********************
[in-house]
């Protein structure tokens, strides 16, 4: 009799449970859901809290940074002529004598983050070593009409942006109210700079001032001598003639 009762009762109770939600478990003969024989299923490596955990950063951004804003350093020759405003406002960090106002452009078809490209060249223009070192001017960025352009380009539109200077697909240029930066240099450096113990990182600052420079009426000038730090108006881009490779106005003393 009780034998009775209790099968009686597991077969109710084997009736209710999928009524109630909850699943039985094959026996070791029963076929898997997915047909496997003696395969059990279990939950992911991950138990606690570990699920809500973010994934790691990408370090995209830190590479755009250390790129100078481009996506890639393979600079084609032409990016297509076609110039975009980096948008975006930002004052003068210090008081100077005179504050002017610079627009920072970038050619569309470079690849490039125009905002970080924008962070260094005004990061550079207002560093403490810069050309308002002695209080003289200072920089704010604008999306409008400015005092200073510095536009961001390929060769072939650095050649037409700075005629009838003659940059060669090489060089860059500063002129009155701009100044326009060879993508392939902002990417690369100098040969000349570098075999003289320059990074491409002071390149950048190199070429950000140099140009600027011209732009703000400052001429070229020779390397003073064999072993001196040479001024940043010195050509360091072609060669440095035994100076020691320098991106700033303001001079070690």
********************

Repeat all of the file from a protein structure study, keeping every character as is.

[in-house]
């Protein structure tokens, strides 16, 4: 009799449970859901809290940074002529004598983050070593009409942006109210700079001032001598003639 009762009762109770939600478990003969024989299923490596955990950063951004804003350093020759405003406002960090106002452009078809490209060249223009070192001017960025352009380009539109200077697909240029930066240099450096113990990182600052420079009426000038730090108006881009490779106005003393 009780034998009775209790099968009686597991077969109710084997009736209710999928009524109630909850699943039985094959026996070791029963076929898997997915047909496997003696395969059990279990939950992911991950138990606690570990699920809500973010994934790691990408370090995209830190590479755009250390790129100078481009996506890639393979600079084609032409990016297509076609110039975009980096948008975006930002004052003068210090008081100077005179504050002017610079627009920072970038050619569309470079690849490039125009905002970080924008962070260094005004990061550079207002560093403490810069050309308002002695209080003289200072920089704010604008999306409008400015005092200073510095536009961001390929060769072939650095050649037409700075005629009838003659940059060669090489060089860059500063002129009155701009100044326009060879993508392939902002990417690369100098040969000349570098075999003289320059990074491409002071390149950048190199070429950000140099140009600027011209732009703000400052001429070229020779390397003073064999072993001196040479001024940043010195050509360091072609060669440095035994100076020691320098991106700033303001001079070690």